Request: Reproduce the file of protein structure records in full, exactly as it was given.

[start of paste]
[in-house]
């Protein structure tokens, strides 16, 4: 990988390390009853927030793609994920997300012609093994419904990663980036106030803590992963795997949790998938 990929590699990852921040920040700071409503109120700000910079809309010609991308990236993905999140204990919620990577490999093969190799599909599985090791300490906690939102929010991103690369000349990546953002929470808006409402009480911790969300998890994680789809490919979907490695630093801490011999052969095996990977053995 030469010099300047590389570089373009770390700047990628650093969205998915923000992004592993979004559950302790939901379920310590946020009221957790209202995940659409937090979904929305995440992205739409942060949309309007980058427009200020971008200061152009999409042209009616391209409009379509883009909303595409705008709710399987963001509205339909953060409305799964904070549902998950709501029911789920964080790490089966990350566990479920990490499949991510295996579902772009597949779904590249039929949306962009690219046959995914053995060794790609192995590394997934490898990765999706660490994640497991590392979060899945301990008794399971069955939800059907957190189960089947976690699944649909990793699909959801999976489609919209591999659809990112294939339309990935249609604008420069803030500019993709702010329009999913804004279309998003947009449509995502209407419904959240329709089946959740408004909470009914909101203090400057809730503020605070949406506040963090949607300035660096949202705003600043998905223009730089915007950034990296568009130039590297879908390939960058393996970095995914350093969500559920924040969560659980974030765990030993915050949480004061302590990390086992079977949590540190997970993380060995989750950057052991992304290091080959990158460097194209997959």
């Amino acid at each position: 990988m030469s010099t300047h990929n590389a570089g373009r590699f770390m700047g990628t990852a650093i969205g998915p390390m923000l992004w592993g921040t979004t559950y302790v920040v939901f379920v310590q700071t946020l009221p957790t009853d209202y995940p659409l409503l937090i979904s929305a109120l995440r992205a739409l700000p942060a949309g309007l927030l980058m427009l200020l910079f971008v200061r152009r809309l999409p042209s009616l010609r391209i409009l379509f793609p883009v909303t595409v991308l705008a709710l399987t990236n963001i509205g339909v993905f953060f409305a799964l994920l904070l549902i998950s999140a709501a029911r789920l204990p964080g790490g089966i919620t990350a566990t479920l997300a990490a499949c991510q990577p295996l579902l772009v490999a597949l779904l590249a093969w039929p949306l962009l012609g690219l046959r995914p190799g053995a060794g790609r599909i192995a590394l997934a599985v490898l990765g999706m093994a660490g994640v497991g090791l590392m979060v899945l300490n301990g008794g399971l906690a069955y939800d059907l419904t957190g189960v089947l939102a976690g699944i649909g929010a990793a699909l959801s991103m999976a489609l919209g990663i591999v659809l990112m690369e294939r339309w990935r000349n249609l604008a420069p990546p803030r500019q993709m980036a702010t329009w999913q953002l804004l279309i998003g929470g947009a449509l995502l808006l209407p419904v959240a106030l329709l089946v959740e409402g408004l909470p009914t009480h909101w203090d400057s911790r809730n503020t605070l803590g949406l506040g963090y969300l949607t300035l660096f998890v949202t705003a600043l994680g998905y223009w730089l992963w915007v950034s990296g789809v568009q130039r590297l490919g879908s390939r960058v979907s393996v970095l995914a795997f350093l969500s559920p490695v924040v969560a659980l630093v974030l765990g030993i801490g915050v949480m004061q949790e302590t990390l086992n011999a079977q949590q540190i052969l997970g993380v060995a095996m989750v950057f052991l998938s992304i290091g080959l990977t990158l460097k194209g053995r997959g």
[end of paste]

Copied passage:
[in-house]
């Protein structure tokens, strides 16, 4: 990988390390009853927030793609994920997300012609093994419904990663980036106030803590992963795997949790998938 990929590699990852921040920040700071409503109120700000910079809309010609991308990236993905999140204990919620990577490999093969190799599909599985090791300490906690939102929010991103690369000349990546953002929470808006409402009480911790969300998890994680789809490919979907490695630093801490011999052969095996990977053995 030469010099300047590389570089373009770390700047990628650093969205998915923000992004592993979004559950302790939901379920310590946020009221957790209202995940659409937090979904929305995440992205739409942060949309309007980058427009200020971008200061152009999409042209009616391209409009379509883009909303595409705008709710399987963001509205339909953060409305799964904070549902998950709501029911789920964080790490089966990350566990479920990490499949991510295996579902772009597949779904590249039929949306962009690219046959995914053995060794790609192995590394997934490898990765999706660490994640497991590392979060899945301990008794399971069955939800059907957190189960089947976690699944649909990793699909959801999976489609919209591999659809990112294939339309990935249609604008420069803030500019993709702010329009999913804004279309998003947009449509995502209407419904959240329709089946959740408004909470009914909101203090400057809730503020605070949406506040963090949607300035660096949202705003600043998905223009730089915007950034990296568009130039590297879908390939960058393996970095995914350093969500559920924040969560659980974030765990030993915050949480004061302590990390086992079977949590540190997970993380060995989750950057052991992304290091080959990158460097194209997959």
């Amino acid at each position: 990988m030469s010099t300047h990929n590389a570089g373009r590699f770390m700047g990628t990852a650093i969205g998915p390390m923000l992004w592993g921040t979004t559950y302790v920040v939901f379920v310590q700071t946020l009221p957790t009853d209202y995940p659409l409503l937090i979904s929305a109120l995440r992205a739409l700000p942060a949309g309007l927030l980058m427009l200020l910079f971008v200061r152009r809309l999409p042209s009616l010609r391209i409009l379509f793609p883009v909303t595409v991308l705008a709710l399987t990236n963001i509205g339909v993905f953060f409305a799964l994920l904070l549902i998950s999140a709501a029911r789920l204990p964080g790490g089966i919620t990350a566990t479920l997300a990490a499949c991510q990577p295996l579902l772009v490999a597949l779904l590249a093969w039929p949306l962009l012609g690219l046959r995914p190799g053995a060794g790609r599909i192995a590394l997934a599985v490898l990765g999706m093994a660490g994640v497991g090791l590392m979060v899945l300490n301990g008794g399971l906690a069955y939800d059907l419904t957190g189960v089947l939102a976690g699944i649909g929010a990793a699909l959801s991103m999976a489609l919209g990663i591999v659809l990112m690369e294939r339309w990935r000349n249609l604008a420069p990546p803030r500019q993709m980036a702010t329009w999913q953002l804004l279309i998003g929470g947009a449509l995502l808006l209407p419904v959240a106030l329709l089946v959740e409402g408004l909470p009914t009480h909101w203090d400057s911790r809730n503020t605070l803590g949406l506040g963090y969300l949607t300035l660096f998890v949202t705003a600043l994680g998905y223009w730089l992963w915007v950034s990296g789809v568009q130039r590297l490919g879908s390939r960058v979907s393996v970095l995914a795997f350093l969500s559920p490695v924040v969560a659980l630093v974030l765990g030993i801490g915050v949480m004061q949790e302590t990390l086992n011999a079977q949590q540190i052969l997970g993380v060995a095996m989750v950057f052991l998938s992304i290091g080959l990977t990158l460097k194209g053995r997959g």